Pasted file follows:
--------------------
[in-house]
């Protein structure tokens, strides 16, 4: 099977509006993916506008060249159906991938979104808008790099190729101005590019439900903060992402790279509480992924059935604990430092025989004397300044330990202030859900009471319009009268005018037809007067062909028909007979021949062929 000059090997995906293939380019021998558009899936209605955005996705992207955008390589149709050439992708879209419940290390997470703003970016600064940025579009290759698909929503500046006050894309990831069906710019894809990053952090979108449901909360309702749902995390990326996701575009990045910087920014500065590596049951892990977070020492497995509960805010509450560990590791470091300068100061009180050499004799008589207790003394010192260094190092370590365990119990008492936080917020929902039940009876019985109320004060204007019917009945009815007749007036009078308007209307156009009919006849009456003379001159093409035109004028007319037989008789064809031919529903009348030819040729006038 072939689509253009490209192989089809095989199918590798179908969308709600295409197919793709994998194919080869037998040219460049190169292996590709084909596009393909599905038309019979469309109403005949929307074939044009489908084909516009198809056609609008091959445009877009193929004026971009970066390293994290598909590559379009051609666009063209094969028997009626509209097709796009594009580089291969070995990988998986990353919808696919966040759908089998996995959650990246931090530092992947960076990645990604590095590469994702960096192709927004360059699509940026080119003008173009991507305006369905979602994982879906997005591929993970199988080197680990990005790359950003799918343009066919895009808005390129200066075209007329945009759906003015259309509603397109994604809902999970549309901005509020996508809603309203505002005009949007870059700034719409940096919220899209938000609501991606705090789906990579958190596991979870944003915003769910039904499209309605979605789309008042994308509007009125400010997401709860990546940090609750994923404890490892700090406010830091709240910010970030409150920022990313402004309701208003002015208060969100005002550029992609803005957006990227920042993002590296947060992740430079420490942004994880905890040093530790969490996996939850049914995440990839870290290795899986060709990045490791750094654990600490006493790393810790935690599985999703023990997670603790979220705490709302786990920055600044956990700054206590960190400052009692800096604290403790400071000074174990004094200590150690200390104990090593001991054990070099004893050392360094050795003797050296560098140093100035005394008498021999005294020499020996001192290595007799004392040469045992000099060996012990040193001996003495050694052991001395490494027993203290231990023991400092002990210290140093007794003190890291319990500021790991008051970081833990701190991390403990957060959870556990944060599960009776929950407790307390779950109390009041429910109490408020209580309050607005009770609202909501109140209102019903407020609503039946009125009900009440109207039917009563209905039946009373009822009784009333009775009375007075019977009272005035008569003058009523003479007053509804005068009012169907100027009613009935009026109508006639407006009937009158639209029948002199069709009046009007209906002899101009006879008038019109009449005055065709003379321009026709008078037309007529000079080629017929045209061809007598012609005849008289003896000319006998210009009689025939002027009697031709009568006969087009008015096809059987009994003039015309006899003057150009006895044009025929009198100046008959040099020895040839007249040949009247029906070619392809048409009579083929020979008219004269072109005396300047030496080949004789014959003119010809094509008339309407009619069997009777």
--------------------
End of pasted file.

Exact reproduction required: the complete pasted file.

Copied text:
[in-house]
């Protein structure tokens, strides 16, 4: 099977509006993916506008060249159906991938979104808008790099190729101005590019439900903060992402790279509480992924059935604990430092025989004397300044330990202030859900009471319009009268005018037809007067062909028909007979021949062929 000059090997995906293939380019021998558009899936209605955005996705992207955008390589149709050439992708879209419940290390997470703003970016600064940025579009290759698909929503500046006050894309990831069906710019894809990053952090979108449901909360309702749902995390990326996701575009990045910087920014500065590596049951892990977070020492497995509960805010509450560990590791470091300068100061009180050499004799008589207790003394010192260094190092370590365990119990008492936080917020929902039940009876019985109320004060204007019917009945009815007749007036009078308007209307156009009919006849009456003379001159093409035109004028007319037989008789064809031919529903009348030819040729006038 072939689509253009490209192989089809095989199918590798179908969308709600295409197919793709994998194919080869037998040219460049190169292996590709084909596009393909599905038309019979469309109403005949929307074939044009489908084909516009198809056609609008091959445009877009193929004026971009970066390293994290598909590559379009051609666009063209094969028997009626509209097709796009594009580089291969070995990988998986990353919808696919966040759908089998996995959650990246931090530092992947960076990645990604590095590469994702960096192709927004360059699509940026080119003008173009991507305006369905979602994982879906997005591929993970199988080197680990990005790359950003799918343009066919895009808005390129200066075209007329945009759906003015259309509603397109994604809902999970549309901005509020996508809603309203505002005009949007870059700034719409940096919220899209938000609501991606705090789906990579958190596991979870944003915003769910039904499209309605979605789309008042994308509007009125400010997401709860990546940090609750994923404890490892700090406010830091709240910010970030409150920022990313402004309701208003002015208060969100005002550029992609803005957006990227920042993002590296947060992740430079420490942004994880905890040093530790969490996996939850049914995440990839870290290795899986060709990045490791750094654990600490006493790393810790935690599985999703023990997670603790979220705490709302786990920055600044956990700054206590960190400052009692800096604290403790400071000074174990004094200590150690200390104990090593001991054990070099004893050392360094050795003797050296560098140093100035005394008498021999005294020499020996001192290595007799004392040469045992000099060996012990040193001996003495050694052991001395490494027993203290231990023991400092002990210290140093007794003190890291319990500021790991008051970081833990701190991390403990957060959870556990944060599960009776929950407790307390779950109390009041429910109490408020209580309050607005009770609202909501109140209102019903407020609503039946009125009900009440109207039917009563209905039946009373009822009784009333009775009375007075019977009272005035008569003058009523003479007053509804005068009012169907100027009613009935009026109508006639407006009937009158639209029948002199069709009046009007209906002899101009006879008038019109009449005055065709003379321009026709008078037309007529000079080629017929045209061809007598012609005849008289003896000319006998210009009689025939002027009697031709009568006969087009008015096809059987009994003039015309006899003057150009006895044009025929009198100046008959040099020895040839007249040949009247029906070619392809048409009579083929020979008219004269072109005396300047030496080949004789014959003119010809094509008339309407009619069997009777």